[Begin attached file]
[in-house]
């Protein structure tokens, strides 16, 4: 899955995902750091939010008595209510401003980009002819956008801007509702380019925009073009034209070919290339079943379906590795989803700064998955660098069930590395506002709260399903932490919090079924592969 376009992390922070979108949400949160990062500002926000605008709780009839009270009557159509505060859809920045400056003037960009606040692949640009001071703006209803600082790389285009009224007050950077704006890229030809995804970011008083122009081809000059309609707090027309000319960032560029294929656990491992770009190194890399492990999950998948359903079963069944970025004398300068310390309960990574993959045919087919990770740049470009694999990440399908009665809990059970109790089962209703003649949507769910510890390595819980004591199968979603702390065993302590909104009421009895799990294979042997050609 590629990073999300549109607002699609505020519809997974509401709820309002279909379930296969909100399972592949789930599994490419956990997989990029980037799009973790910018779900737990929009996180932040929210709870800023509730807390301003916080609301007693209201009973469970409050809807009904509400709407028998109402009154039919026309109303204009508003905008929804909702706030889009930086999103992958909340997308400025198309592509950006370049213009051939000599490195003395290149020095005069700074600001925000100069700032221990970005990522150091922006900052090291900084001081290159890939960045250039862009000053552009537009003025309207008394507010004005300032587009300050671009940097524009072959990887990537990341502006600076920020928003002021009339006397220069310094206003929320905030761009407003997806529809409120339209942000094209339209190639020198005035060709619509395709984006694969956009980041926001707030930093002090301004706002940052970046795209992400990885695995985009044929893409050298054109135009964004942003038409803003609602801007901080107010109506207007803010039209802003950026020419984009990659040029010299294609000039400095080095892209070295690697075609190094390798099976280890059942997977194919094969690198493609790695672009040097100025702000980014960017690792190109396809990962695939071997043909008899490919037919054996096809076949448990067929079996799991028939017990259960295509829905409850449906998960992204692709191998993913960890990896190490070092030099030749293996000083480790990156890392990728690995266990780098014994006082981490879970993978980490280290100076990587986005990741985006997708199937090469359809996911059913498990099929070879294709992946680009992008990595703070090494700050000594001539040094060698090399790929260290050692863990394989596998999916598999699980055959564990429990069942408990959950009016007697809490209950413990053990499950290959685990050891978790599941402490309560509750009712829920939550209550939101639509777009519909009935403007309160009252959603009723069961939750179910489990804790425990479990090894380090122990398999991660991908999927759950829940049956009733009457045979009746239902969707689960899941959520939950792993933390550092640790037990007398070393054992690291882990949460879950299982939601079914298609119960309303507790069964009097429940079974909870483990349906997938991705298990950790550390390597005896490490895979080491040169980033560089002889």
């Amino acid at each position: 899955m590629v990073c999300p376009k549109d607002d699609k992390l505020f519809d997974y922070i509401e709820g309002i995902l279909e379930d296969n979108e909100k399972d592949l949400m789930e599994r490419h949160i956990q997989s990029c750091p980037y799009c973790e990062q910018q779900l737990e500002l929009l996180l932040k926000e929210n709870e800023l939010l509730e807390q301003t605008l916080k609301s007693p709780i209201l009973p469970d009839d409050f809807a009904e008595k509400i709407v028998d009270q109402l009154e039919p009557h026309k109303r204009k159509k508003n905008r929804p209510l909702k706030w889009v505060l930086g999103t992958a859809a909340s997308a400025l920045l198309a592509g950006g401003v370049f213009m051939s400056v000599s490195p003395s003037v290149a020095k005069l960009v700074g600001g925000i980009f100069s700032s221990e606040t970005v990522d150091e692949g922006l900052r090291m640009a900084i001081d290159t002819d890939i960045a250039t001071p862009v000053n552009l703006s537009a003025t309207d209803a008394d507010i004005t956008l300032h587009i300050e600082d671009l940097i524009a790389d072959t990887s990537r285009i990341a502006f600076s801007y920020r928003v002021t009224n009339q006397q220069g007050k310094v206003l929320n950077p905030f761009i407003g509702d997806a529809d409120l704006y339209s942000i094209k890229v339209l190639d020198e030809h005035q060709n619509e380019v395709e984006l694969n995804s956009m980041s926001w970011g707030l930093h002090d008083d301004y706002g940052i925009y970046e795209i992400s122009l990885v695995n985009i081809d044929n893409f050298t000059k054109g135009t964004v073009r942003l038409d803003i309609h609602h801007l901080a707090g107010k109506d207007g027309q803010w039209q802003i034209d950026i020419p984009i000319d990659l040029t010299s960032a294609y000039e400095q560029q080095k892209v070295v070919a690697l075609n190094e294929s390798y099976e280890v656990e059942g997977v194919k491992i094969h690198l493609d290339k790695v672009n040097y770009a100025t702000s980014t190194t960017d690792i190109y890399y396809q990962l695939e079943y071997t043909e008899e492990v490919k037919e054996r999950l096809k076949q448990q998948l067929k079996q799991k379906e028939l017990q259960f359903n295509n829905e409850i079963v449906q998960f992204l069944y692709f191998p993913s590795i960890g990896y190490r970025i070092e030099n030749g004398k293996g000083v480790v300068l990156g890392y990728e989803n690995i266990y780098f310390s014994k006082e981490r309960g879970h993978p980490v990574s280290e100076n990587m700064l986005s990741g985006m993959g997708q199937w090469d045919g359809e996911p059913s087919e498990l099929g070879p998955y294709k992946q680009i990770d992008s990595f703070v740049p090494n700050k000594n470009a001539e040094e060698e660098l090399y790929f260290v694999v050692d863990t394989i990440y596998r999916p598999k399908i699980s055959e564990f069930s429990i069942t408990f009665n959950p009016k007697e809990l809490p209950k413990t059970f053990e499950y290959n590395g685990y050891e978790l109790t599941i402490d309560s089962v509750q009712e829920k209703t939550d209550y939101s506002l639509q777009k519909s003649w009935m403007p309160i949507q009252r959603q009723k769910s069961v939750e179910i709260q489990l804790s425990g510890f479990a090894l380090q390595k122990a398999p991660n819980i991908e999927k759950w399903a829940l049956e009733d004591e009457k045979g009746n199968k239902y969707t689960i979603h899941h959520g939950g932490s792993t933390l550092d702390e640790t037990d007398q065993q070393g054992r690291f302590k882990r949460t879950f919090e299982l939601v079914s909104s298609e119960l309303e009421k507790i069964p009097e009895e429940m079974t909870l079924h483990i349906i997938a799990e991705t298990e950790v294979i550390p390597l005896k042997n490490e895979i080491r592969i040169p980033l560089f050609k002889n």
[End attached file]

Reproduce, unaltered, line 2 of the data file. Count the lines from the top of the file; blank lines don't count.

């Protein structure tokens, strides 16, 4: 899955995902750091939010008595209510401003980009002819956008801007509702380019925009073009034209070919290339079943379906590795989803700064998955660098069930590395506002709260399903932490919090079924592969 376009992390922070979108949400949160990062500002926000605008709780009839009270009557159509505060859809920045400056003037960009606040692949640009001071703006209803600082790389285009009224007050950077704006890229030809995804970011008083122009081809000059309609707090027309000319960032560029294929656990491992770009190194890399492990999950998948359903079963069944970025004398300068310390309960990574993959045919087919990770740049470009694999990440399908009665809990059970109790089962209703003649949507769910510890390595819980004591199968979603702390065993302590909104009421009895799990294979042997050609 590629990073999300549109607002699609505020519809997974509401709820309002279909379930296969909100399972592949789930599994490419956990997989990029980037799009973790910018779900737990929009996180932040929210709870800023509730807390301003916080609301007693209201009973469970409050809807009904509400709407028998109402009154039919026309109303204009508003905008929804909702706030889009930086999103992958909340997308400025198309592509950006370049213009051939000599490195003395290149020095005069700074600001925000100069700032221990970005990522150091922006900052090291900084001081290159890939960045250039862009000053552009537009003025309207008394507010004005300032587009300050671009940097524009072959990887990537990341502006600076920020928003002021009339006397220069310094206003929320905030761009407003997806529809409120339209942000094209339209190639020198005035060709619509395709984006694969956009980041926001707030930093002090301004706002940052970046795209992400990885695995985009044929893409050298054109135009964004942003038409803003609602801007901080107010109506207007803010039209802003950026020419984009990659040029010299294609000039400095080095892209070295690697075609190094390798099976280890059942997977194919094969690198493609790695672009040097100025702000980014960017690792190109396809990962695939071997043909008899490919037919054996096809076949448990067929079996799991028939017990259960295509829905409850449906998960992204692709191998993913960890990896190490070092030099030749293996000083480790990156890392990728690995266990780098014994006082981490879970993978980490280290100076990587986005990741985006997708199937090469359809996911059913498990099929070879294709992946680009992008990595703070090494700050000594001539040094060698090399790929260290050692863990394989596998999916598999699980055959564990429990069942408990959950009016007697809490209950413990053990499950290959685990050891978790599941402490309560509750009712829920939550209550939101639509777009519909009935403007309160009252959603009723069961939750179910489990804790425990479990090894380090122990398999991660991908999927759950829940049956009733009457045979009746239902969707689960899941959520939950792993933390550092640790037990007398070393054992690291882990949460879950299982939601079914298609119960309303507790069964009097429940079974909870483990349906997938991705298990950790550390390597005896490490895979080491040169980033560089002889």